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Germany’s response to the refugee crisis: Hire thousands of new teachers

Reuters/Kai Pfaffenbach
8,264 special classes have been set up for refugee children.
By Hanna Kozlowska
Published Last updated This article is more than 2 years old.

Germany has recruited 8,500 new teachers to teach German to the 196,000 refugees who have entered its education system this year. More than 1 million refugees entered the country in 2015.

More than 8,000 special classes have been set up in schools to help the new pupils with learning German, according to a survey of all of the country’s 16 federal states, Die Welt reported this weekend (link in German). The new hire numbers suggest a ratio of about one German language teacher for every 23 refugee students; that compares to Germany’s national average of one teacher for every 12 students, 1:14 in the United States, and 1:18 in the United Kingdom.

A total of 325,000 school-aged children from Syria, Afghanistan, and African countries have arrived in Germany this year, and according to Heinz-Peter Meidinger, head of a teacher’s union, the country will need up to 20,000 new teachers to fill the gap in teaching personnel.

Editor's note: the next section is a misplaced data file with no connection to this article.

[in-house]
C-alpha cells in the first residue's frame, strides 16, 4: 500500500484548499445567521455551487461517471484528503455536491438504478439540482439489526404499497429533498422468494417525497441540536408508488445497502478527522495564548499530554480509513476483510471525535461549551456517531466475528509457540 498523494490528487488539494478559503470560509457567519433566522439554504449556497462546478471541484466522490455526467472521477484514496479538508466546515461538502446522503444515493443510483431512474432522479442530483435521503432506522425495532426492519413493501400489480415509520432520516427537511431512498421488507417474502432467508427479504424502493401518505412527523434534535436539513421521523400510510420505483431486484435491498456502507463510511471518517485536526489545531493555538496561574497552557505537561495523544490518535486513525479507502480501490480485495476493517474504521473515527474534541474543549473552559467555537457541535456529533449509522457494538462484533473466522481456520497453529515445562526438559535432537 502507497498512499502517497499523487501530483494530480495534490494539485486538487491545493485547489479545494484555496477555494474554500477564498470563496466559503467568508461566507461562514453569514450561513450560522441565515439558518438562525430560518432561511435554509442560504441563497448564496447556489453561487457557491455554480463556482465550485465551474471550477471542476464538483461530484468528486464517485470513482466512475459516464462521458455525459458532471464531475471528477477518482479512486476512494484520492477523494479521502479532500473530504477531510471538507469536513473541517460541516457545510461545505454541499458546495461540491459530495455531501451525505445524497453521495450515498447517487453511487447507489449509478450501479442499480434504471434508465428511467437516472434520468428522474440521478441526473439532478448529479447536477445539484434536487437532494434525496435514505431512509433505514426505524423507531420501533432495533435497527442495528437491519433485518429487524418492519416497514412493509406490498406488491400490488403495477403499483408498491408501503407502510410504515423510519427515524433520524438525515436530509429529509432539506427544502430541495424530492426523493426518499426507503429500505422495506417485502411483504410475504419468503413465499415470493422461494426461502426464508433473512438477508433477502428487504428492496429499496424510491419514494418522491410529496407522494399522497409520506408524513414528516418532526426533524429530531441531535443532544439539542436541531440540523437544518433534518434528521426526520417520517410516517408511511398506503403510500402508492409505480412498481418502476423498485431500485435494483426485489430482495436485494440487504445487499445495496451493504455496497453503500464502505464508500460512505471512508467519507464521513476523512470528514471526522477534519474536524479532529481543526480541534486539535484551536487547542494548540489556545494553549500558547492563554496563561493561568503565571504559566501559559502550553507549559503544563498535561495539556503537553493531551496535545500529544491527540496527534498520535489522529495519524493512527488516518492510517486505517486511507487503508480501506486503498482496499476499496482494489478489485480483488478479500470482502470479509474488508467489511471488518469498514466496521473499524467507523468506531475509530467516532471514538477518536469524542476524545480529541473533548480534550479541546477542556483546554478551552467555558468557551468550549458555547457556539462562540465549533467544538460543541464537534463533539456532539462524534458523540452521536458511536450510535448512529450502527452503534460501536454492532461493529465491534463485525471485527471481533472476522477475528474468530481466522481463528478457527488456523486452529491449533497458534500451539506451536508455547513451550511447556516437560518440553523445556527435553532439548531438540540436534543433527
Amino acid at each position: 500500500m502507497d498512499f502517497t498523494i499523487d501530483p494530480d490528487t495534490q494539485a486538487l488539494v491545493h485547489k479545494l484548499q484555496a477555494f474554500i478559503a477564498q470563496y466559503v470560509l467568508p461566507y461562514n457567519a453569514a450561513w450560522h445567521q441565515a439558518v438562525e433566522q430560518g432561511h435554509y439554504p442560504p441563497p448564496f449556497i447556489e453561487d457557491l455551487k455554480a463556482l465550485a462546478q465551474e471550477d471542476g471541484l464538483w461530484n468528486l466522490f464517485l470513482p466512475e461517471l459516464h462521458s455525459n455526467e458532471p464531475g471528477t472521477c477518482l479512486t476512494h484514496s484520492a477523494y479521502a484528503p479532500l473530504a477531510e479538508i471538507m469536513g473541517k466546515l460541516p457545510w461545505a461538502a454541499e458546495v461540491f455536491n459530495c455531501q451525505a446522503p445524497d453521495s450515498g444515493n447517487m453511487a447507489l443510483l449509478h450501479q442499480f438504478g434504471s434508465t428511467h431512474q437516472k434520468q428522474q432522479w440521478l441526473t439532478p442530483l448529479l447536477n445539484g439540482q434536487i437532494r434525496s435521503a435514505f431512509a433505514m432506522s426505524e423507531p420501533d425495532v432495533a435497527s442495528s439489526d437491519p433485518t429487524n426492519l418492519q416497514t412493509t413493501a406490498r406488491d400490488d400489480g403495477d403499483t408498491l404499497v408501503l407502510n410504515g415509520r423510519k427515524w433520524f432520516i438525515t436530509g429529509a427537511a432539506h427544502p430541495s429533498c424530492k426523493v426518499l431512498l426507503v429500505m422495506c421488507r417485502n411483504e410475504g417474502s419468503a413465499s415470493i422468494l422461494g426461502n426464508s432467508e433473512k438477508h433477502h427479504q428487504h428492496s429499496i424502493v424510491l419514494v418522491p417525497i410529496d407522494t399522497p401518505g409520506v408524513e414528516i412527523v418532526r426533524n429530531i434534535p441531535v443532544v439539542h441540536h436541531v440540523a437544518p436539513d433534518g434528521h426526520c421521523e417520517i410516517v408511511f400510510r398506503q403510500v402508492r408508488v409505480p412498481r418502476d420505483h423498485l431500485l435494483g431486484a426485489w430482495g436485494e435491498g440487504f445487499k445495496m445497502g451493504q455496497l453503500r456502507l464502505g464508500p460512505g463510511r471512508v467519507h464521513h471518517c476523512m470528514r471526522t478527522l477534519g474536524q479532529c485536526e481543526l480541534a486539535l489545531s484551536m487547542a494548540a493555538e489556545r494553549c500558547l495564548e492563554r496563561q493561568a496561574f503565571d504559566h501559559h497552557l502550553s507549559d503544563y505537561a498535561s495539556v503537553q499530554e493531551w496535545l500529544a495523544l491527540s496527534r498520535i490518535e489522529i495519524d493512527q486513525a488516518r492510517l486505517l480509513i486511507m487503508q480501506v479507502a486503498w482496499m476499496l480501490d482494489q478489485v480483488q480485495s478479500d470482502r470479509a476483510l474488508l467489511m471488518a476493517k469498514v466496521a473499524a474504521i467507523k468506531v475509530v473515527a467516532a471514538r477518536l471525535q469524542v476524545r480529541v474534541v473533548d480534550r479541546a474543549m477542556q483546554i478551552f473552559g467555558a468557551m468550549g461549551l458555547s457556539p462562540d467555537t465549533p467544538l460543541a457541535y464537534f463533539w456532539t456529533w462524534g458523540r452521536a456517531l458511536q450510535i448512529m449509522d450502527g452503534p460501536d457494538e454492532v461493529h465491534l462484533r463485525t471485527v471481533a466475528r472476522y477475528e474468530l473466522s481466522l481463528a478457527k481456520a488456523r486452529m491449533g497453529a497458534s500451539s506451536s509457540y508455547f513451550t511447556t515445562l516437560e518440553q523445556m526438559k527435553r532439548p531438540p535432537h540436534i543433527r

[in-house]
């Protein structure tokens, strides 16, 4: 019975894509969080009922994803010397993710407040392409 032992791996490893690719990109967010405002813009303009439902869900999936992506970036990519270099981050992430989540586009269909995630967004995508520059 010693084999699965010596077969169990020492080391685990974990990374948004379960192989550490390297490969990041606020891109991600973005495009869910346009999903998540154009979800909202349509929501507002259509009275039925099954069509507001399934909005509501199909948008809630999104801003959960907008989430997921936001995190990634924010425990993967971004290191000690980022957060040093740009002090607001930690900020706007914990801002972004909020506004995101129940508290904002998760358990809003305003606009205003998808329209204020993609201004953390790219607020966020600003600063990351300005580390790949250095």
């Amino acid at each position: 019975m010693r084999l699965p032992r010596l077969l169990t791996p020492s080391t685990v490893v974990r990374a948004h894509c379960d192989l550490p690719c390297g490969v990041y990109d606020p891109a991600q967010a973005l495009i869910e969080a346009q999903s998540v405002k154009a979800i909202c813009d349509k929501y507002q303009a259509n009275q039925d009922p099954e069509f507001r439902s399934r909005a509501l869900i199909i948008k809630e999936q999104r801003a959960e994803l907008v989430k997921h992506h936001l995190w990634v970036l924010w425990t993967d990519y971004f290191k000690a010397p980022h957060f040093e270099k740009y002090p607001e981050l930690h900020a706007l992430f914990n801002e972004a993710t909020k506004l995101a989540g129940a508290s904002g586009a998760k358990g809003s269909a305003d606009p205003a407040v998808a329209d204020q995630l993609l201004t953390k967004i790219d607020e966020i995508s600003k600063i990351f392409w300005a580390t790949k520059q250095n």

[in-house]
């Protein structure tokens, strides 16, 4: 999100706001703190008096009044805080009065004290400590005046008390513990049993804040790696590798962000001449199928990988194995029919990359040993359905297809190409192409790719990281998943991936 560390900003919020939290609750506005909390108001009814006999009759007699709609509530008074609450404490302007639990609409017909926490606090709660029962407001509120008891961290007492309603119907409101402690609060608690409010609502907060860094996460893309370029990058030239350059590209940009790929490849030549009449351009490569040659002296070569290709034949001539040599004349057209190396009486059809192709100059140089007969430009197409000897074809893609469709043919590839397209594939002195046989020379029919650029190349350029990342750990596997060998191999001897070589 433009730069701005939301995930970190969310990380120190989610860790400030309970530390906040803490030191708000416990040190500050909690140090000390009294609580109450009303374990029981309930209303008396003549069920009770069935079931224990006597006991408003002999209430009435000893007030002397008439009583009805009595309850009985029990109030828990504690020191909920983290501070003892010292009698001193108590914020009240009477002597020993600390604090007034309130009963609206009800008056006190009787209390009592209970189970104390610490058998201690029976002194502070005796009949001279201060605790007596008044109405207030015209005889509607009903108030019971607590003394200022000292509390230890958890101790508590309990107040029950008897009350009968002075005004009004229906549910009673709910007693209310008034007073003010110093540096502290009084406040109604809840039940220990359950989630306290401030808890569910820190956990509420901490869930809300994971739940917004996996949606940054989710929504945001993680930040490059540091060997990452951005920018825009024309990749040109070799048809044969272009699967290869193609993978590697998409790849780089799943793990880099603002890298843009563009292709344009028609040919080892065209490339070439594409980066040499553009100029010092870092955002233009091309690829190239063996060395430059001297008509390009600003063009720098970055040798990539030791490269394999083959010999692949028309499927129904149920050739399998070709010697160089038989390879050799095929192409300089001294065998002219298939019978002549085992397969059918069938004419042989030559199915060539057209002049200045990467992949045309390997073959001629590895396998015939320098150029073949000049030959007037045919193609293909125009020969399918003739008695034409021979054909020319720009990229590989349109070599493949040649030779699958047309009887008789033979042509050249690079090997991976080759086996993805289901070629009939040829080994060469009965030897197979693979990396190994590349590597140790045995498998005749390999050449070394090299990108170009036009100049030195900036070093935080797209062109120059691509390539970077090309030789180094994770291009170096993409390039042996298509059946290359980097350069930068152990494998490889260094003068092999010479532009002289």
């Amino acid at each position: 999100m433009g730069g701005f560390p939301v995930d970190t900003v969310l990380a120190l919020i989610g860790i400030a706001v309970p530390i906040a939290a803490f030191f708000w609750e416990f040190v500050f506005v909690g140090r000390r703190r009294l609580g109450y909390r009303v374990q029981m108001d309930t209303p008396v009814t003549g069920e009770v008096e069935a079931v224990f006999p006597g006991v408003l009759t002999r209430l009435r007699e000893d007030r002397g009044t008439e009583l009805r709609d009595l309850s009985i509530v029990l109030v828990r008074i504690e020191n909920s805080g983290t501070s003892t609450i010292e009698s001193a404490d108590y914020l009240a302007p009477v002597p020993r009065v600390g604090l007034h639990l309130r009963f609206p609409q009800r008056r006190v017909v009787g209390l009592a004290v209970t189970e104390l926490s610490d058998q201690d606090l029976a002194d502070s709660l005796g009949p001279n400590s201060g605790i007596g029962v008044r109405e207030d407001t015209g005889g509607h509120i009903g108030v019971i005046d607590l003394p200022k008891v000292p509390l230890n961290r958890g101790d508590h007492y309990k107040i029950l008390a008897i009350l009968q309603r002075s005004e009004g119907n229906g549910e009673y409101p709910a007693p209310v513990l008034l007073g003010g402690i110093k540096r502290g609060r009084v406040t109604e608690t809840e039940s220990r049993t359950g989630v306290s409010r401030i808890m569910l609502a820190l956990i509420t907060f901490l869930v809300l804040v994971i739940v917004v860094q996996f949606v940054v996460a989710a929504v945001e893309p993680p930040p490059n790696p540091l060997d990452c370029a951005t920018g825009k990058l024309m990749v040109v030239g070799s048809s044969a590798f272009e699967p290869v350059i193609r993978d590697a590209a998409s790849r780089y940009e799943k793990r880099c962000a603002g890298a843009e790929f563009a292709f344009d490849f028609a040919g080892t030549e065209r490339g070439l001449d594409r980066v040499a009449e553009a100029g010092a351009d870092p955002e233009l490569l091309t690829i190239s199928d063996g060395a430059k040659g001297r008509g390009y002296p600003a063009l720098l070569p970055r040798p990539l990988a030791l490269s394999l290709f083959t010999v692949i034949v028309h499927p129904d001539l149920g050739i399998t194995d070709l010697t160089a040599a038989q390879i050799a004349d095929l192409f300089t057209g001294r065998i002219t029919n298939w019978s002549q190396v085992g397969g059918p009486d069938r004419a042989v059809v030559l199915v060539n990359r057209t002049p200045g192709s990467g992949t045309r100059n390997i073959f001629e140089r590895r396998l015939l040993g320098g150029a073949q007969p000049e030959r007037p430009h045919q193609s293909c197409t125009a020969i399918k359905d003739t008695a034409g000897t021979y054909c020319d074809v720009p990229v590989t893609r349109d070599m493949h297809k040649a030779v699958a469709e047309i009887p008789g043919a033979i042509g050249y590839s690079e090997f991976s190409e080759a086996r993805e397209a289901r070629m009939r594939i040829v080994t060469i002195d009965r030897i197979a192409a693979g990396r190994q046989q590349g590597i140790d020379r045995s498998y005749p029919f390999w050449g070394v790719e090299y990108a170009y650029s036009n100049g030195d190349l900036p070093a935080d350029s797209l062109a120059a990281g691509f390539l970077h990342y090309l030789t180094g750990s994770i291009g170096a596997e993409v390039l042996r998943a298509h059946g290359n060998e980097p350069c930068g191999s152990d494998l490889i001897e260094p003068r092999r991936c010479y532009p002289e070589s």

But the challenge is far larger than simply teaching the foreign students a new language. Many of refugee children have lost years of education (2.6 million Syrian children are not in school), some of them don’t know a single written language. One in five of the children arriving in Germany as refugees have post-traumatic stress disorder (PTSD) and half have experienced significant trauma, the Guardian reports.

While Germany has received praise for its willingness to take in refugees, xenophobic sentiments are also on the rise within the country. Attacks on shelters housing migrants increased more than four-fold in 2015, according to German authorities, and continued through Christmas week.

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